To add insult to injury, says he has 10 broadband options in his zip code, some of which are not applicable to his address, have exorbitant costs (e.g. wireless), or are for municipal providers that are prevented from doing business with him by state law. Yet, Comcast insists in filings that “the broadband marketplace is more competitive than ever,” which appear to be very carefully chosen words...

Comment Re:Funny thing... (Score 4, Interesting) 229

(IANAL) In Illinois, and likely most other states, if you believe that a crime will take place during the recording of a phone call (and this does likely count as a felony), you can record it without permission of the other party. In addition, you are shielded from prosecution for breaking wiretapping laws & your surreptitiously recorded evidence can be used for prosecution.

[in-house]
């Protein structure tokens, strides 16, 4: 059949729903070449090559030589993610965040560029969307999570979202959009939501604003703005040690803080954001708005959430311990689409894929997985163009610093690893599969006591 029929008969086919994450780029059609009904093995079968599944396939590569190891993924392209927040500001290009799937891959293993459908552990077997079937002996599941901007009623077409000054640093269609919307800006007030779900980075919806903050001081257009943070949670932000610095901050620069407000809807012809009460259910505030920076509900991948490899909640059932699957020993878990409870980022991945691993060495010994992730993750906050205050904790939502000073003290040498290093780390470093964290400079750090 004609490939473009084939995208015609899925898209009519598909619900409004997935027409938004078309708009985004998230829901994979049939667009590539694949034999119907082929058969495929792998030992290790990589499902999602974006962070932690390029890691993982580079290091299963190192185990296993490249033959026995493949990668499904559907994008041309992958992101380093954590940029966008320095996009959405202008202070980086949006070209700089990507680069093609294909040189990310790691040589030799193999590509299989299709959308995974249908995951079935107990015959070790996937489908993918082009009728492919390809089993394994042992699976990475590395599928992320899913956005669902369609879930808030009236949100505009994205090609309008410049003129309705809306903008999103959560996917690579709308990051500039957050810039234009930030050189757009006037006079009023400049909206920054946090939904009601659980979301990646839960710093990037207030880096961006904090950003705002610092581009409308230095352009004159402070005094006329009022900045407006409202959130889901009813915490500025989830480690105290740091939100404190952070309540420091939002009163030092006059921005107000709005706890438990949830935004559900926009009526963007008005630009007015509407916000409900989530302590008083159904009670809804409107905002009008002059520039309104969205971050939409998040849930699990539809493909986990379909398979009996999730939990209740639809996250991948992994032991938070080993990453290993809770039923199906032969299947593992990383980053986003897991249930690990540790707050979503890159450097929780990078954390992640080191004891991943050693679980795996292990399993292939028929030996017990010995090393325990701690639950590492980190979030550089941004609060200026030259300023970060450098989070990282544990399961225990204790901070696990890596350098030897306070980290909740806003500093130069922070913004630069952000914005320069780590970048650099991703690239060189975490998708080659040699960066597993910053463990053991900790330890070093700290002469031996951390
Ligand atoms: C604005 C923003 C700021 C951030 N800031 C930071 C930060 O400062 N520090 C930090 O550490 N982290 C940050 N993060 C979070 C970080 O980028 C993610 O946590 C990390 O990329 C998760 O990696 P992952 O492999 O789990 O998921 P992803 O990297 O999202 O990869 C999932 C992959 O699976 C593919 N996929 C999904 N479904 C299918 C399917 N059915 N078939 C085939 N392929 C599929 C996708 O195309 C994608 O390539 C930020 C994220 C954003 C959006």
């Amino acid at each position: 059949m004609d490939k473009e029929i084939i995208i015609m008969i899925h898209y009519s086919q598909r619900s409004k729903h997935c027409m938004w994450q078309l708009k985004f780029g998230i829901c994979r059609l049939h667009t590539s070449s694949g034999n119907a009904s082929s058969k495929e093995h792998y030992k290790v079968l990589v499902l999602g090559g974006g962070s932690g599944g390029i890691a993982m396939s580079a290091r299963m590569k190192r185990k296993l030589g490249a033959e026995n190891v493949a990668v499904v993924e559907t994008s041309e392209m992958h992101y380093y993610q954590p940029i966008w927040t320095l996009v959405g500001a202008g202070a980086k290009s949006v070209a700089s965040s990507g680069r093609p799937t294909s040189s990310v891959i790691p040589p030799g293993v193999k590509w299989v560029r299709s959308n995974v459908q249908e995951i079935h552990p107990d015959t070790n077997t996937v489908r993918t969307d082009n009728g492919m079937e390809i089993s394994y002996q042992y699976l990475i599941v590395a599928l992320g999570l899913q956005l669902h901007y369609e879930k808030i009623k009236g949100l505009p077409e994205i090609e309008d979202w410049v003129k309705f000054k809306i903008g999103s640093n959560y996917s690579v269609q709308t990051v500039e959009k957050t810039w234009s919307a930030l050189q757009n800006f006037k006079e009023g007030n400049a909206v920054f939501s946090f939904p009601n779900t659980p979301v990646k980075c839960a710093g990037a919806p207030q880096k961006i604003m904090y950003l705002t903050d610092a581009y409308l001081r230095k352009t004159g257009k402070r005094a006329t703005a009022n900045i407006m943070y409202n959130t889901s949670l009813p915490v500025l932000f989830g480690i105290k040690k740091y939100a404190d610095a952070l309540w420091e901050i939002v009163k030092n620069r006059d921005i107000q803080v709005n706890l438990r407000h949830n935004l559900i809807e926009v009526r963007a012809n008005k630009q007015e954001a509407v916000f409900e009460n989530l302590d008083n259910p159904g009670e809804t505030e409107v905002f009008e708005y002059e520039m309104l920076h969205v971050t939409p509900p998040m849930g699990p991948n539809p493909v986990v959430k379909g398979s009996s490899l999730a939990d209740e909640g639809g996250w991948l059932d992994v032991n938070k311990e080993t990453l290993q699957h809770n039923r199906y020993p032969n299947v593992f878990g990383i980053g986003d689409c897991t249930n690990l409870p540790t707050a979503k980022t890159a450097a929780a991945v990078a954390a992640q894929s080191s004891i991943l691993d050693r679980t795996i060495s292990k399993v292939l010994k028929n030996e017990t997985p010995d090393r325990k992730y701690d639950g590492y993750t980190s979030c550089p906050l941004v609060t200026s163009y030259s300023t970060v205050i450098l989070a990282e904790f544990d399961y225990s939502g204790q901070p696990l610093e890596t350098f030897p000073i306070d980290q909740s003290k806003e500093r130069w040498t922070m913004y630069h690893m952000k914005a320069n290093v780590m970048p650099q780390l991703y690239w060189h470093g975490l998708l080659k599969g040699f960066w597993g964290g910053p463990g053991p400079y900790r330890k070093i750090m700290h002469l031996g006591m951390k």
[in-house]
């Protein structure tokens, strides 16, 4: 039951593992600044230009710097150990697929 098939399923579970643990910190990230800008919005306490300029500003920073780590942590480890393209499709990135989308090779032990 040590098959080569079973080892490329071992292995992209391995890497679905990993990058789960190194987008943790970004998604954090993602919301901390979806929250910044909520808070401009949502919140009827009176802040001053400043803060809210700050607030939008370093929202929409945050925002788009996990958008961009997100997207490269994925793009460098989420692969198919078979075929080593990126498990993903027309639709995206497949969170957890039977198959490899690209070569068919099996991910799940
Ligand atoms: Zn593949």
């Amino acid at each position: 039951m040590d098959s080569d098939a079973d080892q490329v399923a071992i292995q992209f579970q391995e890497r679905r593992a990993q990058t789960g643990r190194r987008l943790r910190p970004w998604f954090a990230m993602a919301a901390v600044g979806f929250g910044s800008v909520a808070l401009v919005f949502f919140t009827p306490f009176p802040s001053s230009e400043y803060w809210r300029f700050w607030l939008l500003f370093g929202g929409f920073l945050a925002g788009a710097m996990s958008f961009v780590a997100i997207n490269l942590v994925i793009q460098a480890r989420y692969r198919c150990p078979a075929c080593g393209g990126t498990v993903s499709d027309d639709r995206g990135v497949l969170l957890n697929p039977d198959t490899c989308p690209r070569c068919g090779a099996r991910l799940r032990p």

Comment Floppies and IDE still have options... (Score 1) 178

The OP is not considering some easy options for his/her IDE & floppy dilemmas...

IDE - Find a USB-IDE enclosure. Sure, nobody makes them anymore, but there are plenty of used ones out there for 3.5" and 2.5" drives. Spend 5 minutes on Craigslist or eBay.
3 1/2" floppy - Seriously? You can pick up a brand new USB 3.5" floppy drive for US$10 on Amazon (and eligible for Prime).
5 1/4" floppy - This one would take a little more effort--buy a FC5025 card, a used 5.25" drive, an old USB enclosure (with a Molex power connector)--if you don't own a desktop PC, put it all together. Or pay someone to do it...

Honesty is for the most part less profitable than dishonesty. -- Plato